Government figures show that over half of all accidental house fires begin in the kitchen, with the majority of those caused by people misusing electrical cooking appliances.
With the festive season now here and confirmation that up to free households can mix for 5 days across Christmas in the UK – when people will be spending a longer than normal time in the kitchen – we've compiled this safety advice blog for many people's favourite part of the home.
If you’re a tenant there’s lots of practical advice here, while landlords may want to consider the layout of the kitchen in a property and look at deploying some of the technical safety guidelines features in this blog.
Sockets and switches
Make sure that your sockets or switches are fitted at a safe distance (at least 30cm horizontally) from the sink, to prevent the risk of water coming into contact with electricity.
Undercounter fridges, dishwashers and washing machines can be troublesome to get to. Here, wherever possible, appliances should be controlled by a more easily-reachable switched fuse connection unit.
If a socket in the kitchen, or anywhere else in the house is likely to be used to supply portable equipment outdoors, it should be protected by an RCD.
The other advice however obvious it might be is to never use switches or any electrical equipment when your hands are wet. Water and electricity don’t mix.
General kitchen appliance safety
1. Don’t leave electrical appliances like dishwashers or washing machines running unattended
2. Don’t wrap flexible cables around any equipment when it is still warm
3. Check that flexible leads and appliances such as kettles and toasters are in good condition
4. Don’t try to clean or repair an appliance when it is still plugged in
5. Never try to get toast that is stuck out of a toaster while it is plugged in, and especially not with a metal knife as there are often live parts inside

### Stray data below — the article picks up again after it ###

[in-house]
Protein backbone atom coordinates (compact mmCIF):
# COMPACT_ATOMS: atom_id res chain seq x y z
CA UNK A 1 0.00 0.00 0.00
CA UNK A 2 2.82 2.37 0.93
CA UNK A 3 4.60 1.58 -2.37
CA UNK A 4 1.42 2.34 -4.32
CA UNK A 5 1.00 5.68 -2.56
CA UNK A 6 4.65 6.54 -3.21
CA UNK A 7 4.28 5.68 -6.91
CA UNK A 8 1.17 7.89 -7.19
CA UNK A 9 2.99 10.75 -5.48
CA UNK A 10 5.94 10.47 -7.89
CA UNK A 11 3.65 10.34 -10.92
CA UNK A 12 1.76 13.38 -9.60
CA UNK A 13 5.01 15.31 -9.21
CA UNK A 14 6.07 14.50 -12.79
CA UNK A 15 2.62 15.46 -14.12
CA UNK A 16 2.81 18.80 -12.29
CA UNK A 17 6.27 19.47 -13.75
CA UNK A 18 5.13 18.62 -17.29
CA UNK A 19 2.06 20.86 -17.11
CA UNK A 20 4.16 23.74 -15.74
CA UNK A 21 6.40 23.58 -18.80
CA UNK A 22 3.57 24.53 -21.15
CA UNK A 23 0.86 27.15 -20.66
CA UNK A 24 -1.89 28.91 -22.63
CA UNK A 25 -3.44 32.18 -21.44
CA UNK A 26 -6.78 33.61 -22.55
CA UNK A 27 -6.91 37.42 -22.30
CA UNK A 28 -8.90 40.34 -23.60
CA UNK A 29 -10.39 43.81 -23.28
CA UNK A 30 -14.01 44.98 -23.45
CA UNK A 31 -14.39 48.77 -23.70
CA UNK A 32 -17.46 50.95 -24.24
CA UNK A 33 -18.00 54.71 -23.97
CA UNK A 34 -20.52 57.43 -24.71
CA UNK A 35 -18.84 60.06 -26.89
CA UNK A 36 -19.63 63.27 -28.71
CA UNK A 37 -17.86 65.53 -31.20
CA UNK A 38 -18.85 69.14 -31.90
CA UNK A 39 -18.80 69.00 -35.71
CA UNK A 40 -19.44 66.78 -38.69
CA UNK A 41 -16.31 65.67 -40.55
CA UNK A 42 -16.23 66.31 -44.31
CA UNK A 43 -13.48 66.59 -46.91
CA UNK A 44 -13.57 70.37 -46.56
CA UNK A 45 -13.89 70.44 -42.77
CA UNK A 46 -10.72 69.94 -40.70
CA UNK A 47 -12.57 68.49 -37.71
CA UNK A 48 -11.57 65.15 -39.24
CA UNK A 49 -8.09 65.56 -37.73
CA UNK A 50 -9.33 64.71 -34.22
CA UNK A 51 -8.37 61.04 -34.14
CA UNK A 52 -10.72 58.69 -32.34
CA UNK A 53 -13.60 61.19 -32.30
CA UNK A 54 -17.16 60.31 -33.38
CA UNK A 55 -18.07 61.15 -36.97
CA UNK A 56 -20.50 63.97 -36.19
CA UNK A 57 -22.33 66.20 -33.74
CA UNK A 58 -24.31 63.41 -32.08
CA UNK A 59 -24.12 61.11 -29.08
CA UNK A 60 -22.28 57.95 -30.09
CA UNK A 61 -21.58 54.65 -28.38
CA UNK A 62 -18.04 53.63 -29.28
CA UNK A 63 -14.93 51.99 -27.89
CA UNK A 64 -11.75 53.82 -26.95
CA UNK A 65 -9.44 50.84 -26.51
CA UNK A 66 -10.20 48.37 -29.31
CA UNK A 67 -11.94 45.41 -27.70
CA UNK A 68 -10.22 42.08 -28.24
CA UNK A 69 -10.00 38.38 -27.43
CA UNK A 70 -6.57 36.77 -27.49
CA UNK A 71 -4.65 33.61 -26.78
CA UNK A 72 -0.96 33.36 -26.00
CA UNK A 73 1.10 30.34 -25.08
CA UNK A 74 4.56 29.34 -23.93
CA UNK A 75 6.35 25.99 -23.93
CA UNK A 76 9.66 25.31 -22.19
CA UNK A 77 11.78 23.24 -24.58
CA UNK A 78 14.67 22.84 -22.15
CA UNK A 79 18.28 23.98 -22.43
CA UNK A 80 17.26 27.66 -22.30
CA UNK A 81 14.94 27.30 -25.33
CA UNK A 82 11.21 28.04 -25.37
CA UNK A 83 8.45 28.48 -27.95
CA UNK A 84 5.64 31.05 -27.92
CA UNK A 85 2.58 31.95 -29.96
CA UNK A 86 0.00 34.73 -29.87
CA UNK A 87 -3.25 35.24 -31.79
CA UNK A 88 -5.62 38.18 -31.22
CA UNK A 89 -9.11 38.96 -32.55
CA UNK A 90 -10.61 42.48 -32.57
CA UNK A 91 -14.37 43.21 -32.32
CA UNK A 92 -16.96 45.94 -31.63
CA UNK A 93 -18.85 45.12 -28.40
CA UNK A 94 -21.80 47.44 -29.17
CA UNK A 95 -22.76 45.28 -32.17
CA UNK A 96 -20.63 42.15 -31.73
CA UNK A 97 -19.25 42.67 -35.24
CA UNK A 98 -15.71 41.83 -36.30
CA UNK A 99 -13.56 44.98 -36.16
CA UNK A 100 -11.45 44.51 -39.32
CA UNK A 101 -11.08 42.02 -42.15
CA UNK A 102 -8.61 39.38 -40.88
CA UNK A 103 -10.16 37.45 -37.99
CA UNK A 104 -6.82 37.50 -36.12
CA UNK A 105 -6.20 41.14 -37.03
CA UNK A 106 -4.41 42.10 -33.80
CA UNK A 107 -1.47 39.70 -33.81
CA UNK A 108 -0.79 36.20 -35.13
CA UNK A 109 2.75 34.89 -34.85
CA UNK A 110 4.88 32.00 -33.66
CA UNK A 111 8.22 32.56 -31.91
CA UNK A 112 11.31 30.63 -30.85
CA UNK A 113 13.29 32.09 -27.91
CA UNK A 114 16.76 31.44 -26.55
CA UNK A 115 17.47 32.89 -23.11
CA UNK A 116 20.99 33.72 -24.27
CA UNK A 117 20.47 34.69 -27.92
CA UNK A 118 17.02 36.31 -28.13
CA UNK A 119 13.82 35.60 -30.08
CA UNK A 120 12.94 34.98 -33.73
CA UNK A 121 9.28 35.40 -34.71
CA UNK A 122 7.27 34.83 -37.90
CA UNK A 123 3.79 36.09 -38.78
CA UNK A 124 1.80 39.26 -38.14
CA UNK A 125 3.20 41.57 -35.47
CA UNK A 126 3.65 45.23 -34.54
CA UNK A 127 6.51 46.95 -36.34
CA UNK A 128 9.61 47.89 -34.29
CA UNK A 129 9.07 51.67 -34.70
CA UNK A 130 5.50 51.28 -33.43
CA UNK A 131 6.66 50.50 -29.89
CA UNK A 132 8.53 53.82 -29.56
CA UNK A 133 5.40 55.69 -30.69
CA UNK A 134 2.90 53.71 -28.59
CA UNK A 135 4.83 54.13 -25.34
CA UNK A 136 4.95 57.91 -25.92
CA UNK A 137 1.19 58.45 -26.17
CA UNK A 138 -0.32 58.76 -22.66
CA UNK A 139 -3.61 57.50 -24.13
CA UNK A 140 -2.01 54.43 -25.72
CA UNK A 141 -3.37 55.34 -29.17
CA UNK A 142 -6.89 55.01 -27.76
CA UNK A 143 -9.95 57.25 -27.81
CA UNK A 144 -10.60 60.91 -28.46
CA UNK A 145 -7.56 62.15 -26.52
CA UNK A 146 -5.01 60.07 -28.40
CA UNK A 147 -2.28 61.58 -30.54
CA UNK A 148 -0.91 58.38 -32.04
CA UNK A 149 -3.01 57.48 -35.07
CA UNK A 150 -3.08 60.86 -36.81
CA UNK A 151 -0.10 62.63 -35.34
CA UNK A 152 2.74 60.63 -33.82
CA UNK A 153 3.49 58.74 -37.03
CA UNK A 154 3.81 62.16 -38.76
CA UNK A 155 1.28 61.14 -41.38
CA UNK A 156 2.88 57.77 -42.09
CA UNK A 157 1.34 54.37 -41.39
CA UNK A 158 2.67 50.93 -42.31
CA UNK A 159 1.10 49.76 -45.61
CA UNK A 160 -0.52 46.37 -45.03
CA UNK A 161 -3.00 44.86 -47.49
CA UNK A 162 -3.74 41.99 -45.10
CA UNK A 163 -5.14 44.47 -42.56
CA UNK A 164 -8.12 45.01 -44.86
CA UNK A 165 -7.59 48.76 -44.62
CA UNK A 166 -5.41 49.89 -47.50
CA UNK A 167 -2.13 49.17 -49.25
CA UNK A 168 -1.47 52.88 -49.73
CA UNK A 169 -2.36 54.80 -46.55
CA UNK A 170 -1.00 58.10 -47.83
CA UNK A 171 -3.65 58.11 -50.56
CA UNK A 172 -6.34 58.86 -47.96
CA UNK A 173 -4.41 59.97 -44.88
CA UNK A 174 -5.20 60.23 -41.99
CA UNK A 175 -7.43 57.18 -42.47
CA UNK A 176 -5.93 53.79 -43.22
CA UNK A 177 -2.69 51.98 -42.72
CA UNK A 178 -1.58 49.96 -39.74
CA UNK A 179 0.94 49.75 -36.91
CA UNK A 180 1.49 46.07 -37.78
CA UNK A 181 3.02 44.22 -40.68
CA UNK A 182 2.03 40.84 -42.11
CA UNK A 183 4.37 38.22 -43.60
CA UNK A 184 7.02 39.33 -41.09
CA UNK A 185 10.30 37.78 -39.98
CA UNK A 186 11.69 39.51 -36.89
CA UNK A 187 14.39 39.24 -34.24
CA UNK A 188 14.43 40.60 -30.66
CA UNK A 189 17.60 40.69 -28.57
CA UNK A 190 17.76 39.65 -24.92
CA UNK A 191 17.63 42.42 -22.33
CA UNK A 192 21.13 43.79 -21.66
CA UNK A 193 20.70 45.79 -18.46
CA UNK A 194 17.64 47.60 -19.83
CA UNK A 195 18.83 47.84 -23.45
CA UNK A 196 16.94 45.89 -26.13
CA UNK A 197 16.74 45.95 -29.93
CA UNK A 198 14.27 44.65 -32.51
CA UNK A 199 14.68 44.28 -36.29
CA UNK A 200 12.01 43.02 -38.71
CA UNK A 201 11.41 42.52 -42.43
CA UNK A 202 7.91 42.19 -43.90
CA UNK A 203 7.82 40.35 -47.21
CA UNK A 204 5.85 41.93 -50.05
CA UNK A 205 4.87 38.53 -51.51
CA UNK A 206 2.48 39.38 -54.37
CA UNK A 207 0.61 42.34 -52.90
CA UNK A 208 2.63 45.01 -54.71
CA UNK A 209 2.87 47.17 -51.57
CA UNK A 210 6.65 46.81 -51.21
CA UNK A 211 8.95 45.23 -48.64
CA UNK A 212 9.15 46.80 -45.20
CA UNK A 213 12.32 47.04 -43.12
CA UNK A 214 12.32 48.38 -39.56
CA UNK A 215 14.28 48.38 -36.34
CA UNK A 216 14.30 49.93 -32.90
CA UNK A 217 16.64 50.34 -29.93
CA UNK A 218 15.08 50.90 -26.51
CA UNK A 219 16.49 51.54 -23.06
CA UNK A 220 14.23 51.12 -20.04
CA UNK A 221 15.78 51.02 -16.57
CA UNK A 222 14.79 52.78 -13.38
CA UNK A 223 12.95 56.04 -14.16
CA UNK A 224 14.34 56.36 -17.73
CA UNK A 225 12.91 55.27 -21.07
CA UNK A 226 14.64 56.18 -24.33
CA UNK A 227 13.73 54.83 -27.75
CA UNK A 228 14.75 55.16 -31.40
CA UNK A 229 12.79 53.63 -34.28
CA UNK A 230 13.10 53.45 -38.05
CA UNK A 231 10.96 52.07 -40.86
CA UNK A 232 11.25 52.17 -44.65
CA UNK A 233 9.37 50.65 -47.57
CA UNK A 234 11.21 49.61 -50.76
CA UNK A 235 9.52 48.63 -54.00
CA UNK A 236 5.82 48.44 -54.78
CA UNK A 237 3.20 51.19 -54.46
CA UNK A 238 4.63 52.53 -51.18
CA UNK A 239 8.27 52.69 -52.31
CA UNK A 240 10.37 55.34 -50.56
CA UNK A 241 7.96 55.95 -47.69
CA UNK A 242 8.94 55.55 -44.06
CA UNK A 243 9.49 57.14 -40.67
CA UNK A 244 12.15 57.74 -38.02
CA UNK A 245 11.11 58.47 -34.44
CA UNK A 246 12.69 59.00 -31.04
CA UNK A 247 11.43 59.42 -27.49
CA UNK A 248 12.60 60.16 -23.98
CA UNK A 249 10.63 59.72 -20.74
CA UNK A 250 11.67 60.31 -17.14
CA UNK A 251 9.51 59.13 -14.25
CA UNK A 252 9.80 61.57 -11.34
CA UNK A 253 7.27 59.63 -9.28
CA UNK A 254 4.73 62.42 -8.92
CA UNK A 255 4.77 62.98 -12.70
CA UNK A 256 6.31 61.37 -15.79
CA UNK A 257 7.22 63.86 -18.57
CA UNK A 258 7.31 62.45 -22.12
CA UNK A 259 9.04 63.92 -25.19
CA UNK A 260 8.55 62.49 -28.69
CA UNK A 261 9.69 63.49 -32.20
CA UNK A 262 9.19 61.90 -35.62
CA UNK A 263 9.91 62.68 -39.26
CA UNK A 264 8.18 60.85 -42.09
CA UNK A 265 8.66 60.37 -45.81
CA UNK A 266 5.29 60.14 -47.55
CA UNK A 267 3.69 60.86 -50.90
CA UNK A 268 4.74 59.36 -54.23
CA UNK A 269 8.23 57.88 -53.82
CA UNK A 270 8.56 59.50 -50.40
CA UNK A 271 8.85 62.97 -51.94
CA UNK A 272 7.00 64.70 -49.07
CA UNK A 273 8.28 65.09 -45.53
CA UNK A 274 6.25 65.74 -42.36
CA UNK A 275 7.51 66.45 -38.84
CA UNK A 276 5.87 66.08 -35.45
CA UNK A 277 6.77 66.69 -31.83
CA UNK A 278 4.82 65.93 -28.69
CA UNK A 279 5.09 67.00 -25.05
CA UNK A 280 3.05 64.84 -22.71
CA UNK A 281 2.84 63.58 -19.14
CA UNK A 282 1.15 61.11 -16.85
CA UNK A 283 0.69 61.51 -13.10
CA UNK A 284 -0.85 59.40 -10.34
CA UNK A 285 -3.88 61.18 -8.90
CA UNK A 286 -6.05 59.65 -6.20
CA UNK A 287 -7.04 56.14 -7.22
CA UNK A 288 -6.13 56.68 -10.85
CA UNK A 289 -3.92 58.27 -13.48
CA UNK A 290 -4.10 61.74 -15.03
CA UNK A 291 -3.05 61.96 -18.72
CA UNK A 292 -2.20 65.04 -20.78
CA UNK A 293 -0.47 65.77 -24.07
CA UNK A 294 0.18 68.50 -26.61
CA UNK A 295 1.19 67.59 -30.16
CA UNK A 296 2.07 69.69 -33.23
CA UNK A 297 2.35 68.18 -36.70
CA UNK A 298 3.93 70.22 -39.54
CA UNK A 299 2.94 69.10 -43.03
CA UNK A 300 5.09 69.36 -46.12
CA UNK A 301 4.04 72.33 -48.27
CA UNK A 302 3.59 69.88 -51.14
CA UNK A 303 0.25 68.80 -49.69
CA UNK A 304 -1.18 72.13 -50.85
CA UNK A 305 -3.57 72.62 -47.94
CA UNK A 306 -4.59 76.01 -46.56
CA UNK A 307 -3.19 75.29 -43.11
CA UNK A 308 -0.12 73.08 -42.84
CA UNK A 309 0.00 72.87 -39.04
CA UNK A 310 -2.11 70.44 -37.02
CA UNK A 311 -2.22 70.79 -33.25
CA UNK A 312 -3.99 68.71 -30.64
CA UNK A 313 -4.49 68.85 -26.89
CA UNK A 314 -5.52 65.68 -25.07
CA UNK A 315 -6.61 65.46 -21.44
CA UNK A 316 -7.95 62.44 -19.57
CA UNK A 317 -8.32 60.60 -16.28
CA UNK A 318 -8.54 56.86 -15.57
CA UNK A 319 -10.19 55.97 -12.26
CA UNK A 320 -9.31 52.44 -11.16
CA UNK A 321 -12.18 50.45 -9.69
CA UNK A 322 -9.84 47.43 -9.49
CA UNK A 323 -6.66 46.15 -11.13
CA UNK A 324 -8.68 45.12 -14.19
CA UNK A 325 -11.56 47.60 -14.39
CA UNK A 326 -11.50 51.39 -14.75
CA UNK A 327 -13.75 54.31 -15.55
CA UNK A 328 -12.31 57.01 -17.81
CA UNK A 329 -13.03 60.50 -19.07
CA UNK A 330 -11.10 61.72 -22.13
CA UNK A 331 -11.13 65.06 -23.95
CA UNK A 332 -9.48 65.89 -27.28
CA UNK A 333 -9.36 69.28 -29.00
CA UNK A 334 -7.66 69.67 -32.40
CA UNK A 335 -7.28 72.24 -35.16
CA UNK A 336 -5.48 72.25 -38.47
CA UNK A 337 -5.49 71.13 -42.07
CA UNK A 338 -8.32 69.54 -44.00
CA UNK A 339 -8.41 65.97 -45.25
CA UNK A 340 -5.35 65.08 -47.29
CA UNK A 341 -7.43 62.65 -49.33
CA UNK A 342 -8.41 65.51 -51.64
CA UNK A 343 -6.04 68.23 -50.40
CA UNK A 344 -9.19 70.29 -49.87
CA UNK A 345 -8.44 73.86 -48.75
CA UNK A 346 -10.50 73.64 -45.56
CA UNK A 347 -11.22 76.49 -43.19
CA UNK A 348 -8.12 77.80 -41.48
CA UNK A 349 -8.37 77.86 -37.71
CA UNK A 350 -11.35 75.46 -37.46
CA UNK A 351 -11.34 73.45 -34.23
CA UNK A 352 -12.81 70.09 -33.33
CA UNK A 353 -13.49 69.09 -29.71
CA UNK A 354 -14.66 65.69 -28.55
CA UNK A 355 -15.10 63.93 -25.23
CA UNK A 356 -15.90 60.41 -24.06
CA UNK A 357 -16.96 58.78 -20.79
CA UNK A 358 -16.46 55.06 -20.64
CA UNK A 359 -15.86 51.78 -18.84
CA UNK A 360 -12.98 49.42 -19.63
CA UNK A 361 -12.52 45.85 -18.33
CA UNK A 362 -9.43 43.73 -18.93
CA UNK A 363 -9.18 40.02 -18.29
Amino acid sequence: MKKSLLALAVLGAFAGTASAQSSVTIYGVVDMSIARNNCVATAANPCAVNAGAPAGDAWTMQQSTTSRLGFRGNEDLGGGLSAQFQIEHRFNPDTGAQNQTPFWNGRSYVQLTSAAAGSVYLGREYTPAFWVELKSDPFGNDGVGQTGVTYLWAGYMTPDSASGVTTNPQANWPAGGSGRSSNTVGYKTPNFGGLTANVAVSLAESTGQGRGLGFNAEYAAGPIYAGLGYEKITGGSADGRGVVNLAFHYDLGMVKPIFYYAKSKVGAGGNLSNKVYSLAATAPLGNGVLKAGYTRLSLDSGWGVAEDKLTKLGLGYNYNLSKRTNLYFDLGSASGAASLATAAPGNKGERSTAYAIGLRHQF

6. Make sure you thoroughly clean your oven and grill – a build up of fat and grease is a major cause of fires
7. Check your plug sockets are not overloaded with too many electrical appliances as this can lead to overheating
8. Avoid storing objects on top of appliances like the microwave, which can block ventilation
9. Defrost your fridge and freezer at least once a year to ensure these appliances continue to work properly
10. Make sure you have a working smoke detector in case something does go wrong
Using your hob, microwave and fryer
During Christmas when big family dinners are being prepared and cooked, there will be lots of things in the oven and saucepans and boiling water on the hob. When it comes to safety advice a lot of it is down to common sense, but here are the most important do’s and don’ts:
Boiling Water and Hot Liquids
1. Don’t let saucepan handles hangover the side so they can be easily knocked-off or grabbed by young children – point them inwards.
2. Provide waterproof aprons at splash-prone stations.
3. Steamers, Ovens, and Other High-Risk Heat Sources
4. Stand to the side when opening a steamer, steam jacket kettle, oven, or other source of steam or hot air.
5. Never reach over a pot or piece of equipment that's steaming.
6. Wear heat-proof gloves and use long utensils to handle or rearrange food inside equipment.
1. Use vented containers, so steam can easily escape. If the food is covered with plastic wrap, puncture the plastic.
2. Mount the microwave low enough so that staff can easily reach in—not up—to remove food.
3. Treat everything as dangerously hot until proven otherwise, and wear heat-proof pads or oven mitts.
Fryers and hot fat
1. Don't overfill fryer baskets.
2. Don't fry wet foods without drying them first, and don't fry frozen foods without removing surface ice crystals.
3. Cool fat before draining it or transporting it through the kitchen.
4. Never lean over a fryer.
Most importantly, though - make sure you have plenty of Xmas fun with your nearest and dearest during these difficult times. From everyone at Sky Blue Homes, have a very merry Christmas and a Happy New Year.
Look after yourselves and each other.